The first part of this session is a brainstorming session. I will ask the audience for plugin ideas. I’ll come prepared with a few of my own to help seed things. I will share a few points to think of when working on a plugin idea.
Our focus in this session will be on coming up with an idea that is (a) useful to the WP community and (b) straight forward enough to code in one night. Something that can be built upon later is okay if it is immediately useful out the gate. (Minimal Viable Product)
At around the midpoint we’ll vote on the ideas and the group will choose the plugin I’ll code that night.
In the second half of the session, I will start designing the plugin. What will the file structure be? What will the main programming tasks be? What do we already know how to do? What do we need to figure out how to do?
I’ll ask if there is a business model for the plugin we selected, although that’s not a perquisite to be chosen. If there is a business model, we’ll sketch it out roughly. If down the line the plugin becomes profitable in some way, we can distribute earnings to session attendees (1 share per seat) or to a charity chosen by the group. We’ll vote on this as a group if it’s applicable to the chosen plugin.
And that’s the session. That night I will code the plugin and push it into the WordPress repository that night. The next day, we’ll present it to the conference between sessions or at lunch. If there is time available, a follow up session the next day might be fun.
If you are using WordPress to publish on the web, no matter the topic, no matter the amount of traffic you have – community is not a choice. Your community is the people who read your content and appreciate and share what you do. The only question you can answer is: how do I engage with them?
The mission of this presentation is to share some strategies and tactics for community building, both on your website and off of it. From Facebook and Twitter to niche communities and email and from the spaces you control to the ones that you don’t, we’ll discuss how you can embrace and better engage with your community.
by Tom Carney
WordPress 101 is an introductory session on the benefits and great features of WordPress.org. From easy installation to thousands of customizable themes to plugins for every imaginable function, WP is the blogging platform that extends far beyond blogging. Attend WordPress 101 and learn the different features in WordPress and get a crash course the basics of blogging with WordPress. Also get 101 resources to get started.
by Reed Gustow
Outline of intermediate level WordPress course
by Dave Konopka
Get your WordPress sites, plugins, and themes under control with version control. Learn the finer points of tools like Subversion and Git. And find out how to share your code with the community for collaboration.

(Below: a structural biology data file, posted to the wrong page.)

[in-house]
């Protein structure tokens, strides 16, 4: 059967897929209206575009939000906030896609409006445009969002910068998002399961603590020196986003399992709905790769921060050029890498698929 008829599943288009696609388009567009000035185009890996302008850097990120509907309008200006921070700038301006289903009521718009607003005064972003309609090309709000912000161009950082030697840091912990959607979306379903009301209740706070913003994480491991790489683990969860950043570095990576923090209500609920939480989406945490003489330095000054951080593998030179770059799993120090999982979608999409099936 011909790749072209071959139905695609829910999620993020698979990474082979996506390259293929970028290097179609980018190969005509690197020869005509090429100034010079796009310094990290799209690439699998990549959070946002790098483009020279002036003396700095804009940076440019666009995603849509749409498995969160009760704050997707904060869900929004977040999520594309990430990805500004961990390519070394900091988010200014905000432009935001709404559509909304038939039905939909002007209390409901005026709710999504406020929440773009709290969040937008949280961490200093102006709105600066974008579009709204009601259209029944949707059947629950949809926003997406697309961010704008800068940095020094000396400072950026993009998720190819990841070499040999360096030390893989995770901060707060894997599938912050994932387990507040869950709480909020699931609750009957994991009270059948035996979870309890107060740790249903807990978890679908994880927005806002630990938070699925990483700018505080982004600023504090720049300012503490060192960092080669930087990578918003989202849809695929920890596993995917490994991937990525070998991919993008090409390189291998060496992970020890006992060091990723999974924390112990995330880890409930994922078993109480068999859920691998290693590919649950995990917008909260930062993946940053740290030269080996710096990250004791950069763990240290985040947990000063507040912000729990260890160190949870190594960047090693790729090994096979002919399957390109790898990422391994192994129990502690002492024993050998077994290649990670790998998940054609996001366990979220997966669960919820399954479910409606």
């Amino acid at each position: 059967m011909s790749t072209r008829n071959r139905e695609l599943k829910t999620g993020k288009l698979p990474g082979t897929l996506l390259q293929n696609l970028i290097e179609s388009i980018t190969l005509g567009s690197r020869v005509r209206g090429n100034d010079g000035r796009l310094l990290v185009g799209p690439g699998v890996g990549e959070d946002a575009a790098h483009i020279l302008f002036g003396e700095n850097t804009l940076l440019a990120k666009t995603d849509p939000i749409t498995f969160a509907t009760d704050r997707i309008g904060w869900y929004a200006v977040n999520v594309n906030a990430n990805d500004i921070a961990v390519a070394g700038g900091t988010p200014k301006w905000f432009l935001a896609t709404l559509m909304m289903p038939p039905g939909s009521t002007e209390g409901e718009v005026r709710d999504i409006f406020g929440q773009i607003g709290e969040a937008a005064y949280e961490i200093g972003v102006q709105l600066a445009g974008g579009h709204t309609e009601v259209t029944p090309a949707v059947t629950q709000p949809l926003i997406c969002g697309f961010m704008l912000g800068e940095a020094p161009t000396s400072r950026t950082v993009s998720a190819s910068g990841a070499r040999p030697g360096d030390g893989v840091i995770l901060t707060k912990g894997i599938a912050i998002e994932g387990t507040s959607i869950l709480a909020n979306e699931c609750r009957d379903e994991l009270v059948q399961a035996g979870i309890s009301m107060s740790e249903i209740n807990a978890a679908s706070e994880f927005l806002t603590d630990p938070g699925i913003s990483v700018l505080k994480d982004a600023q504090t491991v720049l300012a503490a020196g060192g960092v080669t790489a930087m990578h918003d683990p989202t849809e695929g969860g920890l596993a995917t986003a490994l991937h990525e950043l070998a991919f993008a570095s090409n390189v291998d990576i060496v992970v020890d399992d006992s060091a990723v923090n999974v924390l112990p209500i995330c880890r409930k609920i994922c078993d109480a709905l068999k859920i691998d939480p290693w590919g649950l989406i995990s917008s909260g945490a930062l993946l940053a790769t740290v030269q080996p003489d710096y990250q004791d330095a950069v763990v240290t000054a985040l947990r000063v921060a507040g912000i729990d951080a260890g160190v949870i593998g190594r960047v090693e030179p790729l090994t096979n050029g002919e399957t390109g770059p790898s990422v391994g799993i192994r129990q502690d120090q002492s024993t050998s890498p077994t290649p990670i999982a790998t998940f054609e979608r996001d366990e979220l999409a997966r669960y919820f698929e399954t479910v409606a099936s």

Since 2003, WordPress has become more and more popular as a blogging AND content management system. In 2006, when I landed the deal for my WordPress For Dummies book, I was so excited and called my Mom to tell her the awesome news! ”Hey MOM! Guess what? I just landed a gig as the author of WordPress For Dummies!”
I was met with ….. silence.
Then…. “Lisa, what is WordPress?”
WordPress may power 14% of the web, but I find people everywhere I go who have never heard of it. When people ask me what I do for a living, I tell them about the book and I get all sorts of different questions:
Funny, outside my circle of friends, colleagues, clients and WordCampers, it is not unusual for me to hear something like “WordPress? Never heard of it.”
This session answers the question: “What is WordPress” on a very basic level.
Target audience: New users, Beginner users, Developers or designers who need to explain WordPress to their mother.
For anyone interested in traditional agency workflows where a PSD is converted to HTML and converted into a WordPress theme, this session will be for you. A PNG comp, an HTML file and a WordPress theme will be made available for download and review prior to the event, and a step by step breakdown on how the theme was sliced will be presented, along with suggestions on when to use or not use template parts, custom menus, etc.
Laptops welcome, questions welcome. Discussion will be more open, less lecture-y.
by Matt Danner
by Doug Stewart
Children of the 80′s know that when given the choice between “mustache” and “sans ‘stache”, the mustache always makes it better (for almost all values of “it” — music videos, movies, posters, video game heroes, sports stars, scrawny baby faces, etc.).
Does your blog have a baby face? Sick of getting kicked around by bigger communities? Then come by this session and learn how to add a social ‘stache to your WordPress installation using BuddyPress, bbPress and more.
The SOLID Principles are a mainstay of object oriented design. Following them in the design of your WordPress plugin will give you code that is flexible, maintainable, extensible, and can even make your plugin portable for use outside of WordPress. In this session I’ll introduce the SOLID Principles, review actual plugin code that implements them, and discuss some of the unique challenges of applying them to WordPress plugin development.
by Owen Winkler